|Name||Dane Bank Primary School|
|Ofsted Inspection Rating||Good|
|Inspection Date||20 May 2015|
|Address||Thornley Lane South, Reddish, Stockport, Cheshire, SK5 6QG|
|Religious Character||Does Not Apply|
|Number of Pupils||239 (44% boys 56% girls)|
|Number of Pupils per Teacher||23.5|
|Percentage Free School Meals||12.7%|
|Percentage English is Not First Language||3.8%|
Information about this school
The school is smaller than the average-sized primary school. The proportion of disadvantaged pupils supported by the pupil premium (additional government funding the school receives for pupils known to be eligible for free school meals or who are looked after by the local authority) is above the national average. Most pupils are of White British heritage. The proportion of disabled pupils and those who have special educational needs is below the national average. Early years provision is full time for children in the Reception Year and part time for those in the Nursery. The school meets the government’s current floor standards, which are the minimum expectations for pupils’ attainment and progress in reading, writing and mathematics by the end of Year 6.
Summary of key findings for parents and pupils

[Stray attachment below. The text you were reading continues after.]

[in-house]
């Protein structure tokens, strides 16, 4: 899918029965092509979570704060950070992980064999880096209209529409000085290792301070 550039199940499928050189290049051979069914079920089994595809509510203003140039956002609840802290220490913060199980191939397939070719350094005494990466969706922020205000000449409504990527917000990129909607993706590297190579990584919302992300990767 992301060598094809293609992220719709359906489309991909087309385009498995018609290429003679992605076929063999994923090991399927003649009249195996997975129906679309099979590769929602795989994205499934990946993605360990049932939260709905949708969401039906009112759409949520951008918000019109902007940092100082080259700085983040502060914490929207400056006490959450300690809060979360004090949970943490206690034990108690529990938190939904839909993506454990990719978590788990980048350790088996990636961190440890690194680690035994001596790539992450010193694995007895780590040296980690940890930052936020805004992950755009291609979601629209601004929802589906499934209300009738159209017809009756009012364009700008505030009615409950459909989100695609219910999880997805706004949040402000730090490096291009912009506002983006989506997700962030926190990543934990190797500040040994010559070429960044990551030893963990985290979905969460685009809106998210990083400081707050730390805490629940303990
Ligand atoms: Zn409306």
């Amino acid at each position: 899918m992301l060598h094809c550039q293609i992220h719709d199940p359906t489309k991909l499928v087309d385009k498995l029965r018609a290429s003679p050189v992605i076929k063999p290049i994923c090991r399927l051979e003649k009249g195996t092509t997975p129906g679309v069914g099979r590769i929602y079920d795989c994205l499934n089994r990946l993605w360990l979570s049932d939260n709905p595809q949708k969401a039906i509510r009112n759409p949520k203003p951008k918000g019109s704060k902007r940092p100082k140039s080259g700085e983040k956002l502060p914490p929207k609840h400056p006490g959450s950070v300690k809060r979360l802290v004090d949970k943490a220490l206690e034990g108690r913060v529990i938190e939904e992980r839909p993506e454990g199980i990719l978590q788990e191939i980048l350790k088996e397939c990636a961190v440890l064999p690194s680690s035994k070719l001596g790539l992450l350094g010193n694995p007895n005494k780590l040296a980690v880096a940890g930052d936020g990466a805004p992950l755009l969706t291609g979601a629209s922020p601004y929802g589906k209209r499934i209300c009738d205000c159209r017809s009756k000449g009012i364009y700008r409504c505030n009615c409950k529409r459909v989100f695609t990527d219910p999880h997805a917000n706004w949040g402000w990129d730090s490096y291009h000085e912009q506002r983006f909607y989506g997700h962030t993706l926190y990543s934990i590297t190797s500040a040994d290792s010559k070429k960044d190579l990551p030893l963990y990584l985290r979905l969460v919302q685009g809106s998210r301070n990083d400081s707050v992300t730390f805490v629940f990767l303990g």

This is a good school. The school is led well by a dedicated headteacher and deputy headteacher who motivate and inspire all staff and governors. As a result the quality of teaching, pupils’ achievement and pupils’ attitudes to learning are rapidly improving. The governors know the school well and provide a good level of challenge and support to the senior leadership team. The school effectively promotes British values. Tolerance and respect thread through all aspects of the school’s curriculum. Overall, teaching is good with some that is outstanding especially in Year 6. The positive climate for learning, and well-planned activities, capture the interests of pupils and help them to learn well. Parents are exceptionally supportive of the school. Achievement is good overall. All groups of pupils now make good and better progress from their starting points in reading, writing and mathematics. Disadvantaged pupils, disabled pupils and those who have special educational needs, receive consistently good support which enables them to achieve well. Attainment at the end of Year 6 is improving over time and is now above national standards for reading, writing and mathematics. Pupils behave well in lessons and around the school. They enjoy school and feel safe while they are there. Pupils’ politeness and good manners help to make the school a welcoming place. Children in the early years make good progress because the teaching they receive is good and sometimes outstanding. They are well prepared for the step-up to learning in Year 1. It is not yet an outstanding school because : Pupils do not have enough opportunities to apply their mathematical skills in problem-solving contexts to deepen their mathematical thinking. Not all middle leaders play a full part in driving improvements in the quality of teaching and the achievement of pupils in their areas of responsibility. Teacher’s marking and feedback does not always reflect the school’s own policy to help pupils make even further progress. A small amount of teaching is not consistently good and the outstanding practice in the school is not shared widely enough across the school.